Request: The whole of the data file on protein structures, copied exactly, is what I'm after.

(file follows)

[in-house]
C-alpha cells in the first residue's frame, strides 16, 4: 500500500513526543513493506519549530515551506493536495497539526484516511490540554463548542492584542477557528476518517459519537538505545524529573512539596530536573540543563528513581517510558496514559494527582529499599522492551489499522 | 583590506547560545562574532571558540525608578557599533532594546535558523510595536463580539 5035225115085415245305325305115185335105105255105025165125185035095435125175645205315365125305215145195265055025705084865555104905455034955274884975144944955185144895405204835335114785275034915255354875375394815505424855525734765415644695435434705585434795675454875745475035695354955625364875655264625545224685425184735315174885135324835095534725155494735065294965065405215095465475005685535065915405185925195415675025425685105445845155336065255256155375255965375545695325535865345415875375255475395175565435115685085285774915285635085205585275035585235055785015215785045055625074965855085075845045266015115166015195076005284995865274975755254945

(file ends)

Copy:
[in-house]
C-alpha cells in the first residue's frame, strides 16, 4: 500500500513526543513493506519549530515551506493536495497539526484516511490540554463548542492584542477557528476518517459519537538505545524529573512539596530536573540543563528513581517510558496514559494527582529499599522492551489499522 | 583590506547560545562574532571558540525608578557599533532594546535558523510595536463580539 5035225115085415245305325305115185335105105255105025165125185035095435125175645205315365125305215145195265055025705084865555104905455034955274884975144944955185144895405204835335114785275034915255354875375394815505424855525734765415644695435434705585434795675454875745475035695354955625364875655264625545224685425184735315174885135324835095534725155494735065294965065405215095465475005685535065915405185925195415675025425685105445845155336065255256155375255965375545695325535865345415875375255475395175565435115685085285774915285635085205585275035585235055785015215785045055625074965855085075845045266015115166015195076005284995865274975755254945